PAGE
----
I’m very pleased to welcome Sara-Jayne Townsend as a guest to my blog today. I’m sure readers will find her post very interesting and informative.
THE IMPORTANCE OF SELF PROMOTION
By Sara Jayne Townsend
The contract for my first novel, SUFFER THE CHILDREN, arrived in the summer of 2010. I was so excited about it I told everyone, including my work colleagues. A couple of them said to me, “So I suppose you’ll be handing your notice in now, to be a full time writer”.
I knew of course I wouldn’t be. Even then I had a fairly realistic view of how much – or to be accurate, how little – money a new writer can expect to make on royalties.
But what even I hadn’t fully appreciated then was the bigger picture of what it meant to be an author. The days of the author sitting back and raking in the cash while a team of marketers work hard to sell their books are over – if indeed they ever existed.
In these days of the e-book and Internet marketing, a writer has to get herself Out There. It’s a given that any writer offered a contract will already have a website, and a blog, at the very least. If you have a book out with a major publishing company, you can probably talk to the book shops and arrange signing sessions. But if your book is an e-book, how can you promote it?
The Internet is becoming an ever more important marketing tool for writers, and you don’t have to be a software programmer to be able to use it. Blogs and web pages can be set up using a variety of available templates – all you have to do is sign up for an account and away you go. Facebook, LinkedIn, Goodreads and Twitter are all additional ways for the writer to spread herself about the Internet, and they all have applications that will allow you to link them to each other – so if you post a Tweet, it will automatically appear on your Facebook and your LinkedIn page, and you can link your blog to your Goodreads page, which saves you having to update each page separately. Amazon’s author central facility is also essential to the newly published writer. Once you set up your profile, you can link all your publications to it, so when a reader buys one of your books, they can easily find out about your others.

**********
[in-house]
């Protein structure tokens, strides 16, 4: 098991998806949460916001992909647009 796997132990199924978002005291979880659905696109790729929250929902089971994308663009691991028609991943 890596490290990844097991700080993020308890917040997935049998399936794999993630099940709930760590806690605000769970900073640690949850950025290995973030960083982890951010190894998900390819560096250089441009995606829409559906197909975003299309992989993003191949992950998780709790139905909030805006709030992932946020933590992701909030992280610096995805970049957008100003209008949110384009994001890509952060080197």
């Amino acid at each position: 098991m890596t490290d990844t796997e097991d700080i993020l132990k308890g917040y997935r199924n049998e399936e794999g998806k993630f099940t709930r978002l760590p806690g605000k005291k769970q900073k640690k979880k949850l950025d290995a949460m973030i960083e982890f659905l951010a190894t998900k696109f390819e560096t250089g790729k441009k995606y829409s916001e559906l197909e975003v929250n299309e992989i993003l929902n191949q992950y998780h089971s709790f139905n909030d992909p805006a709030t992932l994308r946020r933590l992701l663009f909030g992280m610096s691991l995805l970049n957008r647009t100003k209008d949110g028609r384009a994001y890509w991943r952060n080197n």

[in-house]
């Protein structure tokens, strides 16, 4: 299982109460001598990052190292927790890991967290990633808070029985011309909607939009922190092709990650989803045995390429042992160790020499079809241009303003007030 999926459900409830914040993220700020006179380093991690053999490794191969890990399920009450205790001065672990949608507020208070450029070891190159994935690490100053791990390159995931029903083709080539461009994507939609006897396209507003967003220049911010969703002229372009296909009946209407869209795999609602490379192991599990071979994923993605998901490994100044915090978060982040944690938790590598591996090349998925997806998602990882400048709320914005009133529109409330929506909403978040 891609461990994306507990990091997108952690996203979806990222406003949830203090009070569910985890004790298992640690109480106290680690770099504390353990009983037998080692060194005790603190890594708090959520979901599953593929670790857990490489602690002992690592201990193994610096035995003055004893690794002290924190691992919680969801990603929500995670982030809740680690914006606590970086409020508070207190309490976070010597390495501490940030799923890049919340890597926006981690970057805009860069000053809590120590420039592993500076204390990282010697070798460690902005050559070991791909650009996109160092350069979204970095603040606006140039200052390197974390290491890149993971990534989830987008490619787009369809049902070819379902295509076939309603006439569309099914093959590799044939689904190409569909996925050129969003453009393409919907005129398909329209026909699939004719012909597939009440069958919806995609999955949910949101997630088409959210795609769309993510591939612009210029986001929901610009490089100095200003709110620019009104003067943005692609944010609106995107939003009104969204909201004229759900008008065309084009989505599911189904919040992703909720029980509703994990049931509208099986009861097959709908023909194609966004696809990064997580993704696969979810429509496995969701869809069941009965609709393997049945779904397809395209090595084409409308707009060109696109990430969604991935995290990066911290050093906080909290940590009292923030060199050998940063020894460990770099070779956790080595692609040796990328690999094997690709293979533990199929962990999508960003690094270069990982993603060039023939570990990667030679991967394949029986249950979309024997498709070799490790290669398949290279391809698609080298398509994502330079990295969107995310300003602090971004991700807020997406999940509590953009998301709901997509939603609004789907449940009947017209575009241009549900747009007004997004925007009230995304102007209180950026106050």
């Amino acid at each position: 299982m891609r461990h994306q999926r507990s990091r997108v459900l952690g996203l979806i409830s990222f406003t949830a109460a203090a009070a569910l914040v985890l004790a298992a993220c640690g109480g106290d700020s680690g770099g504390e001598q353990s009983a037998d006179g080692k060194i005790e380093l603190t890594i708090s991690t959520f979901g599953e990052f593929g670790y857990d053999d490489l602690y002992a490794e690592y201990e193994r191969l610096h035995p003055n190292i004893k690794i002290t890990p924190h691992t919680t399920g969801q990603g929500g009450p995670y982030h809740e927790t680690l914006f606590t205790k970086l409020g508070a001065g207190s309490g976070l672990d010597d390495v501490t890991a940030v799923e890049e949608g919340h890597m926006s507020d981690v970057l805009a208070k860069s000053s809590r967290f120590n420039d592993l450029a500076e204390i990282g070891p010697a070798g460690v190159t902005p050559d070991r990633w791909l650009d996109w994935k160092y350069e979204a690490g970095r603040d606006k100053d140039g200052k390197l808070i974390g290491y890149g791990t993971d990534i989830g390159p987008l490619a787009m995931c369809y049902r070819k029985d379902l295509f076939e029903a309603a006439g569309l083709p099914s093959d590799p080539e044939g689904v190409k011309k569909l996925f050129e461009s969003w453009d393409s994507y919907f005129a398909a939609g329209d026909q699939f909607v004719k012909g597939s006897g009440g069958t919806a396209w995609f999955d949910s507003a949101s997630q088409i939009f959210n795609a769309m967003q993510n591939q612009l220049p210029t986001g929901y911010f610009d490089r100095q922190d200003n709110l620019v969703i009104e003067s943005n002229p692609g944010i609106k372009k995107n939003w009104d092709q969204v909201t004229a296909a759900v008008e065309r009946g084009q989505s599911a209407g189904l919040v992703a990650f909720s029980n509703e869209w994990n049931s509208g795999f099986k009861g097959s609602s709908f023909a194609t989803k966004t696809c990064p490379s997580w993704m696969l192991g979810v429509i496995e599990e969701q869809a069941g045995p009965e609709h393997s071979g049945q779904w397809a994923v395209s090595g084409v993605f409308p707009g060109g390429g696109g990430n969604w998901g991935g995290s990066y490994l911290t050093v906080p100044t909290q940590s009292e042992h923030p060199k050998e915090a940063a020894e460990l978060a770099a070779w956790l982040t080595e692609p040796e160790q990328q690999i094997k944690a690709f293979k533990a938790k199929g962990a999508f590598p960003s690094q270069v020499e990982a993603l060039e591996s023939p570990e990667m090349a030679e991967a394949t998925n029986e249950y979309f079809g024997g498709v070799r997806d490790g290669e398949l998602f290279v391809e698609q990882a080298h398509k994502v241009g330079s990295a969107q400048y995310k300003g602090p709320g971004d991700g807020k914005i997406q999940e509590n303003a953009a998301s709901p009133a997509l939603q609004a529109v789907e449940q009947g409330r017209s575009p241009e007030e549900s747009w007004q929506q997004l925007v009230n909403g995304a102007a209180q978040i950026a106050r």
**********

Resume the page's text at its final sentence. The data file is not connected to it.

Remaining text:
The challenge is finding time to use these Internet tools for promotion. More than one writer has told me they don’t blog because it takes time they could be writing. The truth is that it’s just as important to find time for self-promotion as it is to find time for writing. If your blog doesn’t get updated for nine months whilst you finish your latest book, your followers are likely to stop reading it. Even a weekly update will keep people interested, and if they’ve been reading your blog, there’s a good chance they will be interested in buying your new book – especially if you’ve been keeping them updated about its progress. This applies even if you’re an unpublished writer. Don’t assume that your life is so uninteresting nobody would want to read about it. The things that are routine to you might not be so to someone else. I take the train into London to get to work every day. A lot of people from overseas seem to find my Tweets about observations on my daily commuter train rather interesting.
There is an irony in all this, of course. Most writers are introverts. Pimping oneself across the Internet does not come naturally to them. But these days, self-promotion is an essential skill for a writer. These days, a lot of publishing companies don’t have big marketing budgets. Anything you can do to help your book sell will not only help your royalties, but it will help build your reputation as a saleable writer.
BIO: Sara Jayne Townsend is a UK-based writer of crime and horror. She likes Star Wars, Buffy, playing Resident Evil and Dungeons & Dragons and other forms of geekery. Her first novel SUFFER THE CHILDREN will be re-released as an e-book at the end of June.